March 6, 2009

HARRISONBURG—In an invited commentary today for the JURIST news and legal research service, Dr. J. Peter Pham, director of the Nelson Institute for International and Public Affairs at James Madison University, explores some of the legal and political implications of the decision earlier this week by the International Criminal Court (ICC) to issue an arrest warrant for Sudanese President Umar Hassan al-Bashir on charges of war crimes and crimes against humanity for his role in the crisis in Darfur.

Observing that the decision has divided the international community as well as individuals and groups between “those who applauded the ICC’s first-ever indictment of a sitting head of state as a significant advance in realizing the vision of the tribunal’s architects to put an end to impunity for the perpetrators of the most serious crimes” and “those who contend that the Court's action will not only set back efforts to resolve Sudan's multiple conflicts, but will endanger the United Nations peacekeeping forces presently in the country as well as the humanitarian organizations relieving the suffering of the very peoples on whose behalf the ICC acted,” Dr. Pham argues that while it is “inconceivable” that the Sudanese leader “will simply turn himself in at The Hague anytime soon,” nonetheless “cumulatively ICC prosecutor Luis Moreno-Ocampo’s public application for a warrant last year and the Pre-Trial Chamber’s decision this week to accede to his motion on all counts except the three concerning the crime of genocide …represents a major turning point that shifts the dynamics on the ground in Sudan and, ultimately, opens the way for the eventual execution of the arrest order.” Specifically, he contends:

First, unless the legal proceedings in Prosecutor v. Al Bashir are suspended…the Sudanese ruler will inevitably become progressively isolated. Second, while Al Bashir may momentarily be able to rally support among his core domestic constituencies by appealing to nationalism, his authority will weaken if he is increasingly marginalized internationally. Third, the arrest warrant accelerates the ongoing disintegration of the Sudanese state…forcing whatever regime elements eventually succeed Al Bashir to seek a genuine settlement of Sudan's conflicts. Fourth, if only to escape the opprobrium which Al Bashir has brought on the Sudanese state, almost any future government in Khartoum will likely prove more cooperative with the ICC, especially with respect to the arrest warrant issued by the court in 2007 for the current minister of state for humanitarian affairs, Ahmad Muhammad Harun, and janjaweed leader Ali Muhammad Al Abd-Al-Rahman, a.k.a. Ali Kushayb…The trial of these two mid-level figures would, in turn, not only contribute to the ICC’s own progress as a working tribunal, but also to the further laying of the evidentiary groundwork for the eventual prosecution of those with even greater responsibility for the terrible crimes which have taken place in Darfur these past six years.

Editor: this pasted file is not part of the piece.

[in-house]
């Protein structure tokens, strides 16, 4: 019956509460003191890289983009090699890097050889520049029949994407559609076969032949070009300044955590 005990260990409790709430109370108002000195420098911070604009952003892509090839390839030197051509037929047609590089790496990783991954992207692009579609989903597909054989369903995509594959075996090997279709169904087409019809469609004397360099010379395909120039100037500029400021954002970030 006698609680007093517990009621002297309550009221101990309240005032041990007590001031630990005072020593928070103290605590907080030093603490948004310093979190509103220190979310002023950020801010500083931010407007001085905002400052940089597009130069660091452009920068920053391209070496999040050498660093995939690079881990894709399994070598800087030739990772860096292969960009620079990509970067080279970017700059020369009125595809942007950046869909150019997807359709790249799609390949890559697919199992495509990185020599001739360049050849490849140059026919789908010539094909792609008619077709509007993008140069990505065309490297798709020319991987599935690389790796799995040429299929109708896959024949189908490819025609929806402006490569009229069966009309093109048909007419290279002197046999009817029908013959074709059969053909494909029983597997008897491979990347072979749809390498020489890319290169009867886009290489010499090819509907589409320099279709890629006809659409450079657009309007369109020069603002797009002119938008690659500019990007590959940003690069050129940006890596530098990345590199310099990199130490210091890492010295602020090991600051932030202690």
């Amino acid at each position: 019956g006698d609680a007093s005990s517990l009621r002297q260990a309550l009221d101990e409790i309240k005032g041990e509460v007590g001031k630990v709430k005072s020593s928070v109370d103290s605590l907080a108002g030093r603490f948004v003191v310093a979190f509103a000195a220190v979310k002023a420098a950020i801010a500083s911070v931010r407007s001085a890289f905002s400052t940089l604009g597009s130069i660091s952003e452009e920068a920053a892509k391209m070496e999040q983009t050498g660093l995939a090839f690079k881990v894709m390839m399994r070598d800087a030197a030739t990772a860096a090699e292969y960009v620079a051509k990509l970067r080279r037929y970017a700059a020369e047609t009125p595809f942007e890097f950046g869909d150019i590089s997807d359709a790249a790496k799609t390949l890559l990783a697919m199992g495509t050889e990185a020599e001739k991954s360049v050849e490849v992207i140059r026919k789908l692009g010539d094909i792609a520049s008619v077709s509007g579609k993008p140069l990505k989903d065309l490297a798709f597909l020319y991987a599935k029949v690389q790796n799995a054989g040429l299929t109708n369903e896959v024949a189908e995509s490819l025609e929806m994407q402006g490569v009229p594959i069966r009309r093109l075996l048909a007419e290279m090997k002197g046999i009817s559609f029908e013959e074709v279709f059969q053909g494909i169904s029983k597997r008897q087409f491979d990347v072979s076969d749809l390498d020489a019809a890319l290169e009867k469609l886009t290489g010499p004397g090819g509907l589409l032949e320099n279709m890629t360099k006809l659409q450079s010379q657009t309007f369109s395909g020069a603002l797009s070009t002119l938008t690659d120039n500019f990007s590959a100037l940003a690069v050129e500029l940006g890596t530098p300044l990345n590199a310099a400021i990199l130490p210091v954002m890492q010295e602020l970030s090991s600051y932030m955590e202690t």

Consequently, Dr. Pham concludes:

In short, while the judges who authorized the arrest warrant for Al Bashir may not have envisioned it in this perspective, theirs was not only a legal action with normative force, but also a strategic move with profound geopolitical implications. And because of the particular realities on the ground in Sudan, it might well prove that international human rights law and realpolitik converge in this case to give both Al Bashir and his victims their day in court.

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To read the full text of the article, “ICC Arrest Warrant for Sudan’s Al Bashir Has Both Humanitarian and Strategic Consequences,” click here.